Kenyon’s annual celebration of Martin Luther King Jr.’s legacy on Jan. 21 featured a keynote address by Leslie M. Harris, professor of history at Northwestern University. Events began at 3 p.m. in Rosse Hall, and Monday’s class schedule was adjusted to allow students and faculty to attend.
Harris is a prominent scholar in the field of African American history, with research interests including pre-Civil War African American labor and social history, slavery in the U.S., and African American women’s, gender and sexuality history. Prior to joining Northwestern in 2016, Harris was a faculty member at Emory University, where she co-founded and co-directed the Transforming Community Project, an initiative that used history and dialogue to address diversity challenges in higher education. Her address at Kenyon was titled “Community is a Verb: Access to Equity in Higher Education” and raised questions of higher education’s responsibility to model and help create a more equitable society, and whether institutions are doing enough to handle the challenges and opportunities offered by diverse populations.
“Dr. Harris’ interest in community building is absolutely appropriate for any day of dialogue honoring the legacy of Dr. King,” said Professor of English Ted Mason, associate provost for diversity, equity and inclusion and special advisor to the president. “Her thoughts will be especially apt for Kenyon, as we have been thinking about the ways in which a stronger community might be developed through our own collective conversations and initiatives.”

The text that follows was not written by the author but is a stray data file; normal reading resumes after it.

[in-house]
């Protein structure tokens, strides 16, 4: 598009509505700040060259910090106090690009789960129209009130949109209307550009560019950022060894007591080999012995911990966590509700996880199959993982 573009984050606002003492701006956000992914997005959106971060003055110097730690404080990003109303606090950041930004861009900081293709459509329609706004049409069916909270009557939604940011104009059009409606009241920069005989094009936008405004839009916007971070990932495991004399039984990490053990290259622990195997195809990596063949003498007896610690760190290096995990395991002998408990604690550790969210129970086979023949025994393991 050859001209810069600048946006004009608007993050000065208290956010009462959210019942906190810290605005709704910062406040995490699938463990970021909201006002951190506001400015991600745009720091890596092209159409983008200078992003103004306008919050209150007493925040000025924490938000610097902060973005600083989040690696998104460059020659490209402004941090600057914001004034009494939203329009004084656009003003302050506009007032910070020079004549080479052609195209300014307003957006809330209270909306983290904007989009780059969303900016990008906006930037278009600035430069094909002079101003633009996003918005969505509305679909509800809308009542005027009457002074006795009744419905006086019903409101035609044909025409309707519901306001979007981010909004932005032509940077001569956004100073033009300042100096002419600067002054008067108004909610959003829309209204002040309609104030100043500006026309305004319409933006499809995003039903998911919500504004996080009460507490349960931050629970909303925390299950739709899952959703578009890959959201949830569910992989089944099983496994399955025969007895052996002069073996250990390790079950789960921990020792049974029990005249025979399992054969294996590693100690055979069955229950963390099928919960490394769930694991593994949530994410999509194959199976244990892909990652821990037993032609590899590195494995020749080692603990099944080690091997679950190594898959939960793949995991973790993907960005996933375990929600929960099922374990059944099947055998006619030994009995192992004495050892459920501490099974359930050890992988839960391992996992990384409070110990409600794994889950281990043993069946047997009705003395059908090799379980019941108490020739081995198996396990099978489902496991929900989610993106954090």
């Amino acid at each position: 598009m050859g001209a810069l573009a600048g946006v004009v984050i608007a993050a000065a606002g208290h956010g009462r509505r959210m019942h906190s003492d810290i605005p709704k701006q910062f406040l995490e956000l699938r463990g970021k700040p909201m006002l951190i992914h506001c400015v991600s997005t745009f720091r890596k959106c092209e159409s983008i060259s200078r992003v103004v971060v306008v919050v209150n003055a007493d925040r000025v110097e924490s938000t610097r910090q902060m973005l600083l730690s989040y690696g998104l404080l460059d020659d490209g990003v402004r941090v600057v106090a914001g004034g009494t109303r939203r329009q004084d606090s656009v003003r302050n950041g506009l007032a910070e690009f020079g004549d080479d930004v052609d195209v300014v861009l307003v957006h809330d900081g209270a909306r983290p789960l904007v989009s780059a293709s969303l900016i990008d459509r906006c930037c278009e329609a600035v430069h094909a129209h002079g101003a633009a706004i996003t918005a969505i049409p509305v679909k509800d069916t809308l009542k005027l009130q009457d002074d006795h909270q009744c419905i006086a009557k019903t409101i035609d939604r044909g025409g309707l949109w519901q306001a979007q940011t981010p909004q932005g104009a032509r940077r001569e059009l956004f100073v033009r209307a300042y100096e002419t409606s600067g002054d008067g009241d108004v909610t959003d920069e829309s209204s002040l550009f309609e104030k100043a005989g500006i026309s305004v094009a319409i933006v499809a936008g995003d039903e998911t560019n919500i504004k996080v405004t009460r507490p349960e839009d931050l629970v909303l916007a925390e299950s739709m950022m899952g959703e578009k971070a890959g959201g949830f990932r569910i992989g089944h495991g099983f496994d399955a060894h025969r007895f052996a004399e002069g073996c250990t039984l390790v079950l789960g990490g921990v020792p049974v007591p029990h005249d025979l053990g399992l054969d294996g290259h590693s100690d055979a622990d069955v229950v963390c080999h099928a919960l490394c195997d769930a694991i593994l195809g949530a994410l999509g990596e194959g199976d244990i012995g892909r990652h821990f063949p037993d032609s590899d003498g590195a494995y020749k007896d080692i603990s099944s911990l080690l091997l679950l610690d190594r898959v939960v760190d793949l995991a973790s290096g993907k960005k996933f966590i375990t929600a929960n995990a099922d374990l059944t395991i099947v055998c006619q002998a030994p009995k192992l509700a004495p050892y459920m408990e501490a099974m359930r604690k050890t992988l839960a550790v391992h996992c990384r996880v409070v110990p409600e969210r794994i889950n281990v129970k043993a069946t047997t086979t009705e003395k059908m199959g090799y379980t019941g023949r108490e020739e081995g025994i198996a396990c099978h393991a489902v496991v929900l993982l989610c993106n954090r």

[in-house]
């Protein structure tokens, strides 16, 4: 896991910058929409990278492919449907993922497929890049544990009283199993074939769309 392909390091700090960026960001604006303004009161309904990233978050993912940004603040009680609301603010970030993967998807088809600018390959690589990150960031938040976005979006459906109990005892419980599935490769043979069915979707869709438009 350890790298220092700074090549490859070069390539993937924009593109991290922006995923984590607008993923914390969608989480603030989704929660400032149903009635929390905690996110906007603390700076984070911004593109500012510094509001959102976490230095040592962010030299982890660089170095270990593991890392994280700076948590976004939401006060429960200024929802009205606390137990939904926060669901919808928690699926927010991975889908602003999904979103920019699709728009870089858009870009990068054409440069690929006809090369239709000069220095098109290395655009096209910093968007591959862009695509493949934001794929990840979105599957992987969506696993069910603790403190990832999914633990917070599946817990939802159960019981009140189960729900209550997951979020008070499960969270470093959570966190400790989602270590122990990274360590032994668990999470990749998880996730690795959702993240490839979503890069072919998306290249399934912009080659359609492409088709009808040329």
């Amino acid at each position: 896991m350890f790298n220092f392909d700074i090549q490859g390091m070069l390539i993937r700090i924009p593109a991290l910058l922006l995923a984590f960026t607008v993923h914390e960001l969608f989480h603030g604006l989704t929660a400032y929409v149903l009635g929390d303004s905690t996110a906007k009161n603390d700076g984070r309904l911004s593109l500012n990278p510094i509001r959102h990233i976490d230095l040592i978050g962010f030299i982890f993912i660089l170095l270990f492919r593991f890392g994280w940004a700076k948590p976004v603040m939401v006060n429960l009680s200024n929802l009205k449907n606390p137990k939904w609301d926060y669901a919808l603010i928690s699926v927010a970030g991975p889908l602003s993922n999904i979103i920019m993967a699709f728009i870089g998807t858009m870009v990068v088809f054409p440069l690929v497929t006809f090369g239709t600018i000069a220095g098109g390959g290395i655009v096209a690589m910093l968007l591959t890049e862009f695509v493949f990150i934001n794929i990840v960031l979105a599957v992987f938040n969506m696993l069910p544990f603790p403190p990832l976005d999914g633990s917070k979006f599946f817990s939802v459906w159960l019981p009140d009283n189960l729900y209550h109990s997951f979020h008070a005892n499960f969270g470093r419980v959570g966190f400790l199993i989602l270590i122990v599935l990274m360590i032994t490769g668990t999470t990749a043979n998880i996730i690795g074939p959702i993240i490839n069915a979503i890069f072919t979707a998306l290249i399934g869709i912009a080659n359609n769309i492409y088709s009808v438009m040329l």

Harris’ book “Slavery and the University: Histories and Legacies” will be published in February. Other books Harris has authored or co-edited include “In the Shadow of Slavery: African Americans in New York City, 1626–1863,” “Slavery in New York,” “Slavery and Freedom in Savannah” and “Sexuality and Slavery: Reclaiming Intimate Histories in the Americas.” She earned her bachelor’s degree from Columbia University and her master’s and doctoral degrees from Stanford University.
In addition to Harris’ keynote address, the “Day of Dialogue” program also included remarks by President Sean Decatur, a performance by the Chamber Singers, and a panel of community members — Assistant Professor of Sociology Austin Johnson, sociology major Michaela Jenkins ’19, and Mason — who discussed topics raised in Harris’ address.
Prior to the afternoon program, Knox County community leaders gathered for the 16th annual Dr. Martin Luther King Jr. Celebration Breakfast, held in partnership with Mount Vernon Nazarene University, at 9 a.m. in Peirce Hall. Harris served as keynote speaker, focusing on the theme “Sisters in the Struggle: Pioneers of the Civil Rights Movement.”